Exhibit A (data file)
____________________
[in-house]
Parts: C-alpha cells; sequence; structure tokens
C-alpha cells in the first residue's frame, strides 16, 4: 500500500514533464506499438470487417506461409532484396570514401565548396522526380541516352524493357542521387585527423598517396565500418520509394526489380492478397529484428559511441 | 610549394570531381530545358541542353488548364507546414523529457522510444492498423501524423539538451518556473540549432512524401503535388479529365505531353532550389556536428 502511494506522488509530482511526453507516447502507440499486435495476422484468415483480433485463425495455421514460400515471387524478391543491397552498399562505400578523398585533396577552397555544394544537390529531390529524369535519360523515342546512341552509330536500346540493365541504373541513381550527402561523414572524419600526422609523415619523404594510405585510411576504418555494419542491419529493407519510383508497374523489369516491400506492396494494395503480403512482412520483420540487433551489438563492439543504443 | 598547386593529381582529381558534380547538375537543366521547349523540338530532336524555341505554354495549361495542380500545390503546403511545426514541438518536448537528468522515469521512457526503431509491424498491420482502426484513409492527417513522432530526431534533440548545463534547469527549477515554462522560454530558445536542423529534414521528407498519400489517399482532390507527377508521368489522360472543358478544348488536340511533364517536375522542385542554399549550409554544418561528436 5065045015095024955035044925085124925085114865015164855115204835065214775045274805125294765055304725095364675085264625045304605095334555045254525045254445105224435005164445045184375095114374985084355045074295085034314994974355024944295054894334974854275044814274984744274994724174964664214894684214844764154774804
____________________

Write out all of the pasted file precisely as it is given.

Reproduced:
[in-house]
Parts: C-alpha cells; sequence; structure tokens
C-alpha cells in the first residue's frame, strides 16, 4: 500500500514533464506499438470487417506461409532484396570514401565548396522526380541516352524493357542521387585527423598517396565500418520509394526489380492478397529484428559511441 | 610549394570531381530545358541542353488548364507546414523529457522510444492498423501524423539538451518556473540549432512524401503535388479529365505531353532550389556536428 502511494506522488509530482511526453507516447502507440499486435495476422484468415483480433485463425495455421514460400515471387524478391543491397552498399562505400578523398585533396577552397555544394544537390529531390529524369535519360523515342546512341552509330536500346540493365541504373541513381550527402561523414572524419600526422609523415619523404594510405585510411576504418555494419542491419529493407519510383508497374523489369516491400506492396494494395503480403512482412520483420540487433551489438563492439543504443 | 598547386593529381582529381558534380547538375537543366521547349523540338530532336524555341505554354495549361495542380500545390503546403511545426514541438518536448537528468522515469521512457526503431509491424498491420482502426484513409492527417513522432530526431534533440548545463534547469527549477515554462522560454530558445536542423529534414521528407498519400489517399482532390507527377508521368489522360472543358478544348488536340511533364517536375522542385542554399549550409554544418561528436 5065045015095024955035044925085124925085114865015164855115204835065214775045274805125294765055304725095364675085264625045304605095334555045254525045254445105224435005164445045184375095114374985084355045074295085034314994974355024944295054894334974854275044814274984744274994724174964664214894684214844764154774804